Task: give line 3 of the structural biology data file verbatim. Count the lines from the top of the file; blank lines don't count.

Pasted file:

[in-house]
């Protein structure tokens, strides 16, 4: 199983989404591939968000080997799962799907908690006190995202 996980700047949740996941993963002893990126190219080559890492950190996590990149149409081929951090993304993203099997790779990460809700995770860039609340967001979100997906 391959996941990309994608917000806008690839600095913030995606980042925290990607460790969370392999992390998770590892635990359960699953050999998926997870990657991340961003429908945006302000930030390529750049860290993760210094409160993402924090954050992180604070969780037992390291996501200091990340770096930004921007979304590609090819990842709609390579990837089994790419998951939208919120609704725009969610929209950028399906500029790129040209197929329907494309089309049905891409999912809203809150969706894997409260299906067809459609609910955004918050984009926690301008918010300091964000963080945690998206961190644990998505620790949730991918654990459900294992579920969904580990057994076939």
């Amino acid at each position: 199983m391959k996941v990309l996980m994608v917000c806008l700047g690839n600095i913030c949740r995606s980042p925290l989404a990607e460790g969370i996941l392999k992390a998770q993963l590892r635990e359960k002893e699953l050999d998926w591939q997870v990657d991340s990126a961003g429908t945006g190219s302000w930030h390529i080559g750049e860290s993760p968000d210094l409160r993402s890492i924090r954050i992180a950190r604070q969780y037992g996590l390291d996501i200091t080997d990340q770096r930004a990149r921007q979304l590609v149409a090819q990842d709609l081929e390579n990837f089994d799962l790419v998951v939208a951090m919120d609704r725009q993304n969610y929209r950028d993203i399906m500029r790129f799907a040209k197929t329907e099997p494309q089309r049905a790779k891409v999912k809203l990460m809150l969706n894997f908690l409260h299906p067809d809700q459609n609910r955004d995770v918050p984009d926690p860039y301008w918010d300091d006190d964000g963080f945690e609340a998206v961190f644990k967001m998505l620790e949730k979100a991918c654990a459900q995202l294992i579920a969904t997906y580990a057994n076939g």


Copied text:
């Amino acid at each position: 199983m391959k996941v990309l996980m994608v917000c806008l700047g690839n600095i913030c949740r995606s980042p925290l989404a990607e460790g969370i996941l392999k992390a998770q993963l590892r635990e359960k002893e699953l050999d998926w591939q997870v990657d991340s990126a961003g429908t945006g190219s302000w930030h390529i080559g750049e860290s993760p968000d210094l409160r993402s890492i924090r954050i992180a950190r604070q969780y037992g996590l390291d996501i200091t080997d990340q770096r930004a990149r921007q979304l590609v149409a090819q990842d709609l081929e390579n990837f089994d799962l790419v998951v939208a951090m919120d609704r725009q993304n969610y929209r950028d993203i399906m500029r790129f799907a040209k197929t329907e099997p494309q089309r049905a790779k891409v999912k809203l990460m809150l969706n894997f908690l409260h299906p067809d809700q459609n609910r955004d995770v918050p984009d926690p860039y301008w918010d300091d006190d964000g963080f945690e609340a998206v961190f644990k967001m998505l620790e949730k979100a991918c654990a459900q995202l294992i579920a969904t997906y580990a057994n076939g």